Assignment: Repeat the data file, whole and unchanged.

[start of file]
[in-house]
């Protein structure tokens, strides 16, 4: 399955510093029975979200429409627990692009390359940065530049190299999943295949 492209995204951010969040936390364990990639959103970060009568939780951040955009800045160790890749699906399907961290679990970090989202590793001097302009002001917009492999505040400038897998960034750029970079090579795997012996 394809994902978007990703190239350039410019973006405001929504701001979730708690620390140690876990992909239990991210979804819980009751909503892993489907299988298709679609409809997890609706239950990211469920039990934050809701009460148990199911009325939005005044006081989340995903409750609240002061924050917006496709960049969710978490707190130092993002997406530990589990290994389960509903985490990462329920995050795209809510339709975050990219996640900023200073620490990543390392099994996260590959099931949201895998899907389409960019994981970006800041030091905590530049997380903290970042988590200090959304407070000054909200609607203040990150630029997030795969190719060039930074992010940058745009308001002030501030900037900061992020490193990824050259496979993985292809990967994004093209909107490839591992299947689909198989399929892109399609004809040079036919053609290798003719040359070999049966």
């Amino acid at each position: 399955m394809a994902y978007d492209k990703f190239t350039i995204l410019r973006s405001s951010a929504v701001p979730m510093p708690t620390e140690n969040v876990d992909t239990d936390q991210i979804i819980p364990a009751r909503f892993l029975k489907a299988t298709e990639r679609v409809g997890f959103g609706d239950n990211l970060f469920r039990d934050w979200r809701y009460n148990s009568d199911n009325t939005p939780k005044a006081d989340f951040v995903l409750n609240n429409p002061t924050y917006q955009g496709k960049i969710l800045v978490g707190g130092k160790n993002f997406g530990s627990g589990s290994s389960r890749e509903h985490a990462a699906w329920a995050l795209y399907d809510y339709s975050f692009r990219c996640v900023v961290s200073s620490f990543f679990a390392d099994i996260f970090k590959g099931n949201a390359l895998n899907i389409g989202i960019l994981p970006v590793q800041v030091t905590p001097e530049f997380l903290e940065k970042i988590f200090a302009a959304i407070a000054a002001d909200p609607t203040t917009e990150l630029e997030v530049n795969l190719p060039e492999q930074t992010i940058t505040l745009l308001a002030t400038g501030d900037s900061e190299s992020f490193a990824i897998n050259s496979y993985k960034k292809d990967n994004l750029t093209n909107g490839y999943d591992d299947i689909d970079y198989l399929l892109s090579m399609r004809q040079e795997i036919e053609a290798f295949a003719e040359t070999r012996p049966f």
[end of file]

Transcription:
[in-house]
């Protein structure tokens, strides 16, 4: 399955510093029975979200429409627990692009390359940065530049190299999943295949 492209995204951010969040936390364990990639959103970060009568939780951040955009800045160790890749699906399907961290679990970090989202590793001097302009002001917009492999505040400038897998960034750029970079090579795997012996 394809994902978007990703190239350039410019973006405001929504701001979730708690620390140690876990992909239990991210979804819980009751909503892993489907299988298709679609409809997890609706239950990211469920039990934050809701009460148990199911009325939005005044006081989340995903409750609240002061924050917006496709960049969710978490707190130092993002997406530990589990290994389960509903985490990462329920995050795209809510339709975050990219996640900023200073620490990543390392099994996260590959099931949201895998899907389409960019994981970006800041030091905590530049997380903290970042988590200090959304407070000054909200609607203040990150630029997030795969190719060039930074992010940058745009308001002030501030900037900061992020490193990824050259496979993985292809990967994004093209909107490839591992299947689909198989399929892109399609004809040079036919053609290798003719040359070999049966």
């Amino acid at each position: 399955m394809a994902y978007d492209k990703f190239t350039i995204l410019r973006s405001s951010a929504v701001p979730m510093p708690t620390e140690n969040v876990d992909t239990d936390q991210i979804i819980p364990a009751r909503f892993l029975k489907a299988t298709e990639r679609v409809g997890f959103g609706d239950n990211l970060f469920r039990d934050w979200r809701y009460n148990s009568d199911n009325t939005p939780k005044a006081d989340f951040v995903l409750n609240n429409p002061t924050y917006q955009g496709k960049i969710l800045v978490g707190g130092k160790n993002f997406g530990s627990g589990s290994s389960r890749e509903h985490a990462a699906w329920a995050l795209y399907d809510y339709s975050f692009r990219c996640v900023v961290s200073s620490f990543f679990a390392d099994i996260f970090k590959g099931n949201a390359l895998n899907i389409g989202i960019l994981p970006v590793q800041v030091t905590p001097e530049f997380l903290e940065k970042i988590f200090a302009a959304i407070a000054a002001d909200p609607t203040t917009e990150l630029e997030v530049n795969l190719p060039e492999q930074t992010i940058t505040l745009l308001a002030t400038g501030d900037s900061e190299s992020f490193a990824i897998n050259s496979y993985k960034k292809d990967n994004l750029t093209n909107g490839y999943d591992d299947i689909d970079y198989l399929l892109s090579m399609r004809q040079e795997i036919e053609a290798f295949a003719e040359t070999r012996p049966f």